New Research Demonstrates a Diet Rich in Healthy Fats Is Good for Your Heart, Beating Out LF Diets

 New Research Demonstrates a Diet Rich in Healthy Fats Is Good for Your Heart, Beating Out Low Fat Diets

The Atkins Diet Advocates for Healthy Fats, Vegetables, Nuts, Seeds

DENVER- February 28, 2013 – A new study showcases that low-fat diets might not be the best diets for reducing the incidence of major cardiovascular events.  A recently published study in The New England Journal of Medicine demonstrates that those that followed a Mediterranean diet, one rich in olive oil, nuts, beans, fish, fruits and vegetables, lowered their risk of heart attacks, strokes and deaths by 30 percent versus those that followed a low-fat diet. Similar to a Mediterranean diet, the Atkins Diet™ advocates a diet rich in vegetables, healthy fats like olive oil and avocado, protein, and after two weeks incorporates nuts and berries. As one approaches goal weight, beans and whole grains are introduced. The key difference for the Atkins Diet is that it controls carbohydrate intake as well, which may contribute to even better weight loss and improvement in heart health.

A study published in the New England Journal of Medicine (2008) showed that a low-carbohydrate diet like Atkins had a more favorable effect on blood lipid levels than both the Mediterranean diet or a low–fat diet. More recently, a 2013 study showed that low-carb diets are just as effective as Mediterranean diets in improving cardiovascular risk factors in people with diabetes.

  “These studies add further confidence that diets high in healthy fats and low in refined carbohydrates can be superior to a low-fat diet," said Colette Heimowitz, vice president of nutrition and education for Atkins Nutritionals, Inc.  “In the past, low-fat diets have been shown to be very hard for patients to maintain, and this was the case in the study from Spain as well, even when the subjects received intense counseling and support on how to do the diet.  In fact, participants on the low-fat diet did not lower their fat intake very much, and wound up resorting to the usual modern diet of red meat, sodas and commercial baked goods.”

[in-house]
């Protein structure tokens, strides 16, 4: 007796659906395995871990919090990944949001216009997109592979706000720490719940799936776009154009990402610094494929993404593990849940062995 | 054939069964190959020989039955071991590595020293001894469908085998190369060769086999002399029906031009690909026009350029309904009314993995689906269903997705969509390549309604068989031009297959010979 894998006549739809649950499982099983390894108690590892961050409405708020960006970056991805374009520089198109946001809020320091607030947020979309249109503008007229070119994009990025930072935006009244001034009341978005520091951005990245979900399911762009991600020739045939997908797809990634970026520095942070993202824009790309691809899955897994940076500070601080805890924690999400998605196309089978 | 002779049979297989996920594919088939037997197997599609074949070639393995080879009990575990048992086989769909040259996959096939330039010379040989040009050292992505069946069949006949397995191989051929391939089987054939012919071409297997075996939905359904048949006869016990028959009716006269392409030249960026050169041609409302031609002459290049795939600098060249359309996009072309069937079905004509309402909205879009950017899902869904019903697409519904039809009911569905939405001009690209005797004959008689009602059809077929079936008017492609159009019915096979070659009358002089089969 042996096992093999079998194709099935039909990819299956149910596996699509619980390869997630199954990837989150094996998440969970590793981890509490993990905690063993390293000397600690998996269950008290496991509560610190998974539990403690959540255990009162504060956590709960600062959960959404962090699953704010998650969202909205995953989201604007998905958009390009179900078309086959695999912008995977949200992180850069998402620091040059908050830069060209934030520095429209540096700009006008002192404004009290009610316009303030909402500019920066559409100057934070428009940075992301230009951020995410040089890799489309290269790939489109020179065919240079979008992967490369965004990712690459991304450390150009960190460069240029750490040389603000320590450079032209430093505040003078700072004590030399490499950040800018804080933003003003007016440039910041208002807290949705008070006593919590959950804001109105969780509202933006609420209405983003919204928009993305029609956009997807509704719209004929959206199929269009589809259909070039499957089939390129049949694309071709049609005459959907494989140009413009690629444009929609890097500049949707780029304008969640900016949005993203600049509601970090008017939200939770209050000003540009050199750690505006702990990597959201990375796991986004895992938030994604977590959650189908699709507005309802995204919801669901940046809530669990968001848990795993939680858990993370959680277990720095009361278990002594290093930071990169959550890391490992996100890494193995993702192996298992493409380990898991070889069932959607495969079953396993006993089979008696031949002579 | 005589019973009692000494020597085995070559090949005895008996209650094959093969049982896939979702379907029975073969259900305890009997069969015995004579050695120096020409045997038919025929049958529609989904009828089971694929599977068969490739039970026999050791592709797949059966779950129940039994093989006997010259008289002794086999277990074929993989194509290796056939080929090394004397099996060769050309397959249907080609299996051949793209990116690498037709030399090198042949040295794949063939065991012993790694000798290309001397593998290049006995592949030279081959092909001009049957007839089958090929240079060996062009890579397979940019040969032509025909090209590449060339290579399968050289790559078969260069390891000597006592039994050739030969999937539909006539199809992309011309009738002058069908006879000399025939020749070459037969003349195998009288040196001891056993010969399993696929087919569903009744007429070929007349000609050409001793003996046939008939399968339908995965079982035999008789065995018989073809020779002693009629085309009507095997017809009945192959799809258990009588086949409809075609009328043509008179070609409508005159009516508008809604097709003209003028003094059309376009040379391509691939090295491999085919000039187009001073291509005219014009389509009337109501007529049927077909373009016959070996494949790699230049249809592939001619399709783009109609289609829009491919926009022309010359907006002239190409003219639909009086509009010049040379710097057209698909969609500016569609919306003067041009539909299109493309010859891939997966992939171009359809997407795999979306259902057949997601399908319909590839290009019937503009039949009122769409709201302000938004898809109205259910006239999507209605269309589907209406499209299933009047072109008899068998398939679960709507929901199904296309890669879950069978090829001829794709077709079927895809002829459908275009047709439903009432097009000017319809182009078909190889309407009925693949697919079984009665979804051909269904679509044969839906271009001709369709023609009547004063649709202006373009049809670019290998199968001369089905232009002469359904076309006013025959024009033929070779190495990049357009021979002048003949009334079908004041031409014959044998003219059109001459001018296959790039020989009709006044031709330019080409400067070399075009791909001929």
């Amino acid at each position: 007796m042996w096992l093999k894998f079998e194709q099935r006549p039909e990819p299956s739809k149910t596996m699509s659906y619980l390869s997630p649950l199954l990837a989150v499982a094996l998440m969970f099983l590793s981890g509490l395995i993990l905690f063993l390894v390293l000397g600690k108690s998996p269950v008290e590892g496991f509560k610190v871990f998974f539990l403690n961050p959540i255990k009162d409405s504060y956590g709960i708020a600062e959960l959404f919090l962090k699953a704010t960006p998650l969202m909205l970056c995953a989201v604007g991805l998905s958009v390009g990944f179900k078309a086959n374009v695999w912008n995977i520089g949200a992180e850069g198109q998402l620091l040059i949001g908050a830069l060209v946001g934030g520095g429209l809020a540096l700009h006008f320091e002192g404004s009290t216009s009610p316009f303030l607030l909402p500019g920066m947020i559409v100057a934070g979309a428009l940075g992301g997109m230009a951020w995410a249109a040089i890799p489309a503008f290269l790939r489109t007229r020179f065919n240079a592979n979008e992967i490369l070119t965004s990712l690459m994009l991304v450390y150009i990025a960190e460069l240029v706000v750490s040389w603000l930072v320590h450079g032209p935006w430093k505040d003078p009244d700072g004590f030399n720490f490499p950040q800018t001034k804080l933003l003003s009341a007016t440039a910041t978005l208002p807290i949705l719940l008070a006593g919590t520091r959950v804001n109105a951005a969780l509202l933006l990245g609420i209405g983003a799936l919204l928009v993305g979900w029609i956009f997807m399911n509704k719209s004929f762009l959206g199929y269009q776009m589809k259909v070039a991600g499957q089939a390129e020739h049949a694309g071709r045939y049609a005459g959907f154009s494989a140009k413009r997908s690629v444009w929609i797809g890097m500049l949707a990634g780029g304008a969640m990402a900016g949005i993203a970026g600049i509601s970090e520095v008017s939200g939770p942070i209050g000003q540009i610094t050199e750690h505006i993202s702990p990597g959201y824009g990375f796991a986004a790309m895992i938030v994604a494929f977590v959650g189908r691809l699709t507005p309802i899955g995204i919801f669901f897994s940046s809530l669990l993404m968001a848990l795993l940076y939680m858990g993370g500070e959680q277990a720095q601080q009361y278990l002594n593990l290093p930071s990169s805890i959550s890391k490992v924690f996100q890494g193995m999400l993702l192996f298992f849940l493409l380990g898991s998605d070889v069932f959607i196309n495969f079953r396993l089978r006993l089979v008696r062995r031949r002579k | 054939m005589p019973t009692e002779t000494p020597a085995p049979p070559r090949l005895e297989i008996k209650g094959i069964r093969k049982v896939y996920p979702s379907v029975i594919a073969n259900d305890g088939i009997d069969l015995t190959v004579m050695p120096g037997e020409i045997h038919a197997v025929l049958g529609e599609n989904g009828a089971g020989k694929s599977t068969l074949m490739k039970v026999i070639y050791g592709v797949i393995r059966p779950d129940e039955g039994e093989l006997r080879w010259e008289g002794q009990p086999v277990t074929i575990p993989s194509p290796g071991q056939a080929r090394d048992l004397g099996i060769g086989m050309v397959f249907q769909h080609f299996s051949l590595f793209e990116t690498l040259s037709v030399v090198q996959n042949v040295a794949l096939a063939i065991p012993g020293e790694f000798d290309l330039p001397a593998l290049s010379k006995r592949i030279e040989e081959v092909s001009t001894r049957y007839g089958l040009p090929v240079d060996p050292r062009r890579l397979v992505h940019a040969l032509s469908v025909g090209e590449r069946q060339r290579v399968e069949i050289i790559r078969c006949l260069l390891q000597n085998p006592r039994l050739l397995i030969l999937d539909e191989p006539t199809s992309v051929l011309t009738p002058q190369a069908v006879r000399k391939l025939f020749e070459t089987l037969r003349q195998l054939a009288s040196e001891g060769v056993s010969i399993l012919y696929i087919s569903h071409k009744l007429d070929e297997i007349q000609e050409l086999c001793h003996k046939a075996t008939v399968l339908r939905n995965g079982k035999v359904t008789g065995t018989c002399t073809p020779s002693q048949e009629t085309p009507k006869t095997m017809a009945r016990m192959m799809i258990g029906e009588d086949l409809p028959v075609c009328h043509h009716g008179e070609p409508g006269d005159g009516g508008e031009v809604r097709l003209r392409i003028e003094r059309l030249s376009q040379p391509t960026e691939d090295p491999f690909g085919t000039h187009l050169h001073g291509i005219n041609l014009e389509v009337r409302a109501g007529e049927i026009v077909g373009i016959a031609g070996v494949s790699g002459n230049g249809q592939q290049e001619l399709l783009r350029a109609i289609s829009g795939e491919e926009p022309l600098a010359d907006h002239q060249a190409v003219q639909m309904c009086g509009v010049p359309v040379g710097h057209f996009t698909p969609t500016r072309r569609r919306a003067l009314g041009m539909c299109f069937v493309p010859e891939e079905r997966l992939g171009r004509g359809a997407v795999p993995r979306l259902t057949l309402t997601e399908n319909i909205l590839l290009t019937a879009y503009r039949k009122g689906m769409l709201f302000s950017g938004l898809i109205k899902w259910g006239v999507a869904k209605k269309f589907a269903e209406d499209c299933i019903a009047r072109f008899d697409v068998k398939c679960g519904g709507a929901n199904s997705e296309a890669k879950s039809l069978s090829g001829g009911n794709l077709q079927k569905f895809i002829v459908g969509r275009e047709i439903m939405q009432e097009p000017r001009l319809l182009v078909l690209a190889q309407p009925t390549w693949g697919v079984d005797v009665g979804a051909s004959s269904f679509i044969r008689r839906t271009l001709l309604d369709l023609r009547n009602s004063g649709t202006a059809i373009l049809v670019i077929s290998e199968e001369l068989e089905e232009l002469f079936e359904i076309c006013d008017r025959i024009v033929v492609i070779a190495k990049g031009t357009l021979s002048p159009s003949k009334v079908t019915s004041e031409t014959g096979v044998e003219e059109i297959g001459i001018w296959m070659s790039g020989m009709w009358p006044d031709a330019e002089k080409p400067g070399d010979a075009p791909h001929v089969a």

The Atkins Diet is backed by more than 80 independent, published studies.  The diet is a long-term, well-balanced plan that encourages the consumption of protein, good carbs and a balance of healthy fats. 

About Atkins Nutritionals, Inc.

Atkins Nutritionals, Inc. is a leader in the $2.4 billion weight control nutrition category, and offers a powerful lifetime approach to weight loss and management. The Atkins Diet focuses on a healthy diet with reduced levels of refined carbohydrates and added sugars and encourages the consumption of protein, fiber, fruits, vegetables and good fats. Backed by research and consumer success stories, this approach allows the body to burn more fat and work more efficiently while helping individuals feel less hungry, more satisfied and more energetic.

  Atkins Nutritionals, Inc., manufactures and sells a variety of frozen meals, nutrition bars and shakes designed around the nutritional principles of the Atkins Diet™. Atkins' four product lines: Advantage®, Day Break™, Endulge™ and Cuisine™ appeal to a broad audience of both men and women who want to achieve their weight management goals and enjoy a healthier lifestyle. Atkins products are available online at atkins.com and in more than 30,000 locations throughout the U.S. and internationally. For more information, visit atkins.com.

 

Disclaimer: Nothing contained on this Site is intended to provide health care advice. Should you have any health care-related questions, please call or see your physician or other health care provider. Consult your physician or health care provider before beginning the Atkins Diet as you would any other weight loss or weight maintenance program. The weight loss phases of the Atkins Diet should not be used by persons on dialysis or by pregnant or nursing women.